McGregor also elicits extraordinary performances from his cast, particularly Fanning, whose emotional turmoil and its impact on her family is at times heartbreaking.
But not everyone is impressed — recent reviews have ranged from tepid to damning. The response from critics following the premiere at the Toronto International Film Festival in September was decidedly mixed, most often suggesting his direction was uninspired.
“I never read critics,” McGregor said. “I never liked to as an actor — I find it difficult to read harsh things about my performance. But I’m under no illusions. I know there were some hard ones coming out of Toronto.”
The reviews may be part of the reason he is so actively promoting the film — McGregor is making the rounds these days on TV with appearances on “The Today Show,” “Jimmy Kimmel Live!” and the like.
He’s been talking to the press, too — sometimes with unexpected results.
“I was reminded this morning [in another interview] that the Swede is not my first Jewish character,” McGregor said. “I played Jesus in “Last Days in the Desert.’”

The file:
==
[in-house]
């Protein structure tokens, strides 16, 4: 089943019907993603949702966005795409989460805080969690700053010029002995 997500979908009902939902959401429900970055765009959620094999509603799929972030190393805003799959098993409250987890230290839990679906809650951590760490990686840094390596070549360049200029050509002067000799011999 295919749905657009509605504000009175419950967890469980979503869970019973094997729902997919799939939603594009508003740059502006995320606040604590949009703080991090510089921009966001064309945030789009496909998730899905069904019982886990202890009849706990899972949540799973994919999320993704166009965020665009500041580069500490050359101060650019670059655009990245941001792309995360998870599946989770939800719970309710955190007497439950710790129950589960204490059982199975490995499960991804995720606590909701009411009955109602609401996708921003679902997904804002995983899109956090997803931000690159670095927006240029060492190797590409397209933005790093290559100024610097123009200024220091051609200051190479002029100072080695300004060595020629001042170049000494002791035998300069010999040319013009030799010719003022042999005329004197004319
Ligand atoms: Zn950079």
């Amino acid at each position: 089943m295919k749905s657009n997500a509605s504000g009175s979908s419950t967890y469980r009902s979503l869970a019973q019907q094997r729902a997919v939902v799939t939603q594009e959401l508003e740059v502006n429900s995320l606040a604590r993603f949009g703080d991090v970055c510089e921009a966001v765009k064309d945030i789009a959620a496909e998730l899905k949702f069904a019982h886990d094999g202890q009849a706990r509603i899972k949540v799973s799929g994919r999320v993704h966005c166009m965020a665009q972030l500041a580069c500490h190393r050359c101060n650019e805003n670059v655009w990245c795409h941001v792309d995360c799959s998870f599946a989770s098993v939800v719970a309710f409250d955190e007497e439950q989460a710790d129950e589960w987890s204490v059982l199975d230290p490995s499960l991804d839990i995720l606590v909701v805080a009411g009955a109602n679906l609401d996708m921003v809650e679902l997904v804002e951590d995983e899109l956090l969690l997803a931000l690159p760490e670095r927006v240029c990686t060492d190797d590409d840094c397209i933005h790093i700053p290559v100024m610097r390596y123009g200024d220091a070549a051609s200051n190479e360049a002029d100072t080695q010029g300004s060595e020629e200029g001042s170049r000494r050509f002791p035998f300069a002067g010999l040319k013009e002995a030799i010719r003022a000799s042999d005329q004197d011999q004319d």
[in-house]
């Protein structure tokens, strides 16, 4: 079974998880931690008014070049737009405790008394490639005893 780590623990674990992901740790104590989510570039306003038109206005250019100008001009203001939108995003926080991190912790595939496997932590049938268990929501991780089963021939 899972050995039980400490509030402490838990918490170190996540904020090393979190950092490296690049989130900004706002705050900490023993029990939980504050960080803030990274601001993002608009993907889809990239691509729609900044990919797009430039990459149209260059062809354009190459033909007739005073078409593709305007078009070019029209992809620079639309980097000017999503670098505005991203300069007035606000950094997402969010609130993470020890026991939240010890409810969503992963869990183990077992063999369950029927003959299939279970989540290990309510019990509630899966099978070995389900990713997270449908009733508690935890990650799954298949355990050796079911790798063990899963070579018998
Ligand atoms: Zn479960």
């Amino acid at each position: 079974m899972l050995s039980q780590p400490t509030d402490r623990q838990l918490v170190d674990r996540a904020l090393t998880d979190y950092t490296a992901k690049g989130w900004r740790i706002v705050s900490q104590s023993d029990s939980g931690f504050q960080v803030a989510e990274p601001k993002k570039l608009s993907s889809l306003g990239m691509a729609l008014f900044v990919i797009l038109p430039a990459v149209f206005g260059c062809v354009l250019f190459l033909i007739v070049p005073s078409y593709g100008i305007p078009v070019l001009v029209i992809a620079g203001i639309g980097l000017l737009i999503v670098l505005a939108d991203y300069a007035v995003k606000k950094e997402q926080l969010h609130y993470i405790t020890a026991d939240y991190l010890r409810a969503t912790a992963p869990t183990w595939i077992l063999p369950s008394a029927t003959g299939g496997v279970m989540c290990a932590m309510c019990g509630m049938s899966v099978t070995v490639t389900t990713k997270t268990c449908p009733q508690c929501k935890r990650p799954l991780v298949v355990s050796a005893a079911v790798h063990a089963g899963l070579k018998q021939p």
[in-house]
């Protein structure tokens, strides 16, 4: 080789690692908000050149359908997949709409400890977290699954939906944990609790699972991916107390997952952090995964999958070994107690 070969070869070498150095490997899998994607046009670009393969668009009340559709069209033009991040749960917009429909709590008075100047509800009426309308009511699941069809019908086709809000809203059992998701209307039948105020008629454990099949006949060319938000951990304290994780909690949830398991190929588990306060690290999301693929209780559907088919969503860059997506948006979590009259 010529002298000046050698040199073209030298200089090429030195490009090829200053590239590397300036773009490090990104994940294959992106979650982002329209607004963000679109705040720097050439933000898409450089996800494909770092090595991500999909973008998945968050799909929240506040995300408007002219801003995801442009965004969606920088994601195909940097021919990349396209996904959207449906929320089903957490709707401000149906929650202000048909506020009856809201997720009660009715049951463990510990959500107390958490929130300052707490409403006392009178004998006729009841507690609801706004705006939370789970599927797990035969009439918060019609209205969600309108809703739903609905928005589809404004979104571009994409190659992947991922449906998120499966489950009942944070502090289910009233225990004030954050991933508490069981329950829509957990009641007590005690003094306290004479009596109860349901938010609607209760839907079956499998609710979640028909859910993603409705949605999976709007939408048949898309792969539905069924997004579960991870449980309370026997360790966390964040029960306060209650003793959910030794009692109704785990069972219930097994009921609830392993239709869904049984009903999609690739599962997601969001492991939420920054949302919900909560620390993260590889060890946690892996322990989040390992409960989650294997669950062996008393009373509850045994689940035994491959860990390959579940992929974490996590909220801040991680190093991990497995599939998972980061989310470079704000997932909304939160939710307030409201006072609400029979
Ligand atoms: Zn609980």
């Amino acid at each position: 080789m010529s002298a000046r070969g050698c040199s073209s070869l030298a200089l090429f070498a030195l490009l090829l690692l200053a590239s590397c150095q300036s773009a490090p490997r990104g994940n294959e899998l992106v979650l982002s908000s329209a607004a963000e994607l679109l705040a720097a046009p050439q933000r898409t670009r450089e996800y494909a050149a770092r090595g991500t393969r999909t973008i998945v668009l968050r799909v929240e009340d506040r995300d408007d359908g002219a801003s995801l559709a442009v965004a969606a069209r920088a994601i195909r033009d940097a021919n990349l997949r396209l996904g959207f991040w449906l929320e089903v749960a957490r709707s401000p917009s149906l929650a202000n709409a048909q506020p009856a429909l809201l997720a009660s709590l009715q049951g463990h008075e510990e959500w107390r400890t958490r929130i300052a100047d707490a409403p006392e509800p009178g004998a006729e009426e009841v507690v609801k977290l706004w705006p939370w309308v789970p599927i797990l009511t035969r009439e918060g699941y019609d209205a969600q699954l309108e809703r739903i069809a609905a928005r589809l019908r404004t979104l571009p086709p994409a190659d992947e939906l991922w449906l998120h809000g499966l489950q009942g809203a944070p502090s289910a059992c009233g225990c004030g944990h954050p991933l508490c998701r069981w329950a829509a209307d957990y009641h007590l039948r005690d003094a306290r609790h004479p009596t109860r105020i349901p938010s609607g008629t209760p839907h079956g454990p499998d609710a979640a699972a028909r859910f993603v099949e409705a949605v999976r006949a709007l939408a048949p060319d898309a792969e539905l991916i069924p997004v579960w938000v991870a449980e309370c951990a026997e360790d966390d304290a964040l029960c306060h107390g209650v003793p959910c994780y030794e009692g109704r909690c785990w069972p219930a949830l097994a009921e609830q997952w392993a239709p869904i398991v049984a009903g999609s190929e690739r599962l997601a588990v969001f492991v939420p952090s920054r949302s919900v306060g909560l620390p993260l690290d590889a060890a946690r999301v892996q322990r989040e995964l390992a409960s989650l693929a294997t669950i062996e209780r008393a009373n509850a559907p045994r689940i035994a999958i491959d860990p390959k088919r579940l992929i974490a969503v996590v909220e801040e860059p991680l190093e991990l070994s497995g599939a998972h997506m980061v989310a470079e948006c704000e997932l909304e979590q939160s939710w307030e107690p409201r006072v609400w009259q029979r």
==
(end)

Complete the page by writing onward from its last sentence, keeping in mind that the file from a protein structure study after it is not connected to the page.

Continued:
It raises the issue of how comfortable he was playing a Jewish character. Very comfortable, it turns out.
“I’m married to a Jewish woman,” he said of wife Eve Mavrakis. “My children are Jewish and we brought them up as such. It is sort of the only religious experience I’ve ever had, so I was very proud to be telling this story since half my family is Jewish.”
McGregor said he attends synagogue from time to time with his family, which includes four daughters ranging in age from 5 to 20. Each of the older three have had a bat mitzvah.
Perhaps because he himself is not Jewish, McGregor took extra care with Jewish tradition in the film, a touch he added at the movie’s denouement.
“I wanted the Mourner’s Kaddish at the end of the film [at Swede’s burial],” he said. “It was not of great importance to him, but I think it’s part of what Roth was exploring, if we can turn our backs on who we are.”
McGregor had recently returned from Iraq, where he visited several refugee camps and spoke at UNICEF offices.
Asked if he had ever heard the expression “tikkun olam” — he hadn’t — I suggested that his efforts to repair the world were, in a small way, very Jewish and appreciated.
“That’s a lovely thing to say and means a great deal to me,” McGregor said, demonstrating the kind of “nice guy” temperament that had made the Swede famous in Newark.